It’s only been two months, but so far Netflix has impressed me. The instant downloads are handy, especially since I like to have a movie going in the background while I work. I watch them on my laptop and generally the quality is good. They’ve changed their policy about damaged discs; they now immediately send a replacement or next disc instead of waiting for the other one to be returned. And surprisingly, when one of my discs needed longer for shipping, the sent the next quickly-available disc as well. Maybe Netflix is trying too hard now, but it’s working for them. For the moment, it’s working for me too.
Spent some time dinking around with Zoho Notebook. Meh, but thus far better than Evernote or UberNote. Watched the BBC’s Sherlock Holmes and the Case of the Silk Stocking while eating lunch. The acting was good and the story was serviceable, nothing extraordinary. Eric and I split a flautas meal and a gorditas meal from Guerrero’s. Went for a walk, threw a frisbee a bit. The latest issue of The Rifter arrived by mail, worse for wear. Skimmed through it. Finished skimming through an issue of Time. Gamed. Watched Wanted.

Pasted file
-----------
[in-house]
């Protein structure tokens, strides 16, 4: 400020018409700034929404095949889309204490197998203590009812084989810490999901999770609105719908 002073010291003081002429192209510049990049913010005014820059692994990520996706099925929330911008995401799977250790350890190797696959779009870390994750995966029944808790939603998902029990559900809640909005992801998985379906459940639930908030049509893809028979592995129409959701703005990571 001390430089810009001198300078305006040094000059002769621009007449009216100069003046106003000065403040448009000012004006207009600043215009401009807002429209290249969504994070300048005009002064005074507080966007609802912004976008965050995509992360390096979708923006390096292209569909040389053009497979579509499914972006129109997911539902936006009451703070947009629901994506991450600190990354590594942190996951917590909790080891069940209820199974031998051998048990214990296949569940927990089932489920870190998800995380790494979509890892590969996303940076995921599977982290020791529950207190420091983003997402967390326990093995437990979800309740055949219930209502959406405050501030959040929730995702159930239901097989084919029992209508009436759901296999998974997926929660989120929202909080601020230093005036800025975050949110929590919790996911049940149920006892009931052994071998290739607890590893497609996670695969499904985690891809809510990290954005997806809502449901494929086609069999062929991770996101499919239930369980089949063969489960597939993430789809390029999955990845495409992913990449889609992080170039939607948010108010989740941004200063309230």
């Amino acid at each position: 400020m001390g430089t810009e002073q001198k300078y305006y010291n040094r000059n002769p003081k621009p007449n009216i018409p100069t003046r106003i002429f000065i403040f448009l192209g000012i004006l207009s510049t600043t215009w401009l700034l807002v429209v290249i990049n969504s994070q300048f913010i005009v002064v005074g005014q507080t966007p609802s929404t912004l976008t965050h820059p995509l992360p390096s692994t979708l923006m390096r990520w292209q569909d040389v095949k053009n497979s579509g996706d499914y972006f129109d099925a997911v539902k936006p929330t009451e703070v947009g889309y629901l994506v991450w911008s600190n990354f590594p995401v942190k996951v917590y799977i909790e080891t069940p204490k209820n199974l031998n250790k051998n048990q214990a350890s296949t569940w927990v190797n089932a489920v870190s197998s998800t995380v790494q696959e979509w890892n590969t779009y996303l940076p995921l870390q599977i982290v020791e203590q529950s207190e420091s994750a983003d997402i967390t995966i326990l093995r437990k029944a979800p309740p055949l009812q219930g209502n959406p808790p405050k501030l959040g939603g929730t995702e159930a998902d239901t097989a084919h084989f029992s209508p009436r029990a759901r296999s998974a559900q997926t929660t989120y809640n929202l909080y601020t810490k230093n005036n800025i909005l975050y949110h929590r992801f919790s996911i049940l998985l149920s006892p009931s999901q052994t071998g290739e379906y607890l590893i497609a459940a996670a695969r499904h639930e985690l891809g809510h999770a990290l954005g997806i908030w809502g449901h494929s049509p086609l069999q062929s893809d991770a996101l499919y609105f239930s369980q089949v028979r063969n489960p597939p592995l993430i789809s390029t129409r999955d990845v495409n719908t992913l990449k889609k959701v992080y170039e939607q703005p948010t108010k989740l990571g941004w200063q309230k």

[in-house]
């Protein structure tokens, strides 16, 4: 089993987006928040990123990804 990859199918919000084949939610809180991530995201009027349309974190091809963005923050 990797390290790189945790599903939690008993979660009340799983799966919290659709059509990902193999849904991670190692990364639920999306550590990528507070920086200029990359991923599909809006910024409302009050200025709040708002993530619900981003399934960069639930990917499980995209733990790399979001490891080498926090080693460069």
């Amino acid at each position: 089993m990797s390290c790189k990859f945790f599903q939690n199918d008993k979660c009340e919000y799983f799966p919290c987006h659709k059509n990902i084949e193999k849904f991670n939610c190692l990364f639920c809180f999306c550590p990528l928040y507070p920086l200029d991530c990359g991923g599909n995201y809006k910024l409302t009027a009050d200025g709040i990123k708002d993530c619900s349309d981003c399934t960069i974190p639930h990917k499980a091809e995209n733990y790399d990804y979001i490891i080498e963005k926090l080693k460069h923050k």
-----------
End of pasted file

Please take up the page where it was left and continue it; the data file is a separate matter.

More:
Bought the last part of my “NaNo prize.” (A little treat at the completion of a draft is a nice thing.) The first part was a new office chair. I chose this model from Ikea. It doesn’t look like much, but its back is in exactly the right place for me. After trekking around Tempe last Wednesday, I decided I wanted a good backpack as the rest of my reward. One that will hold a laptop as well as a disc and cleats. Picked up what I hope will be a decent one from Target. Gamed. Ate one too many cookies. Watched Tropic Thunder.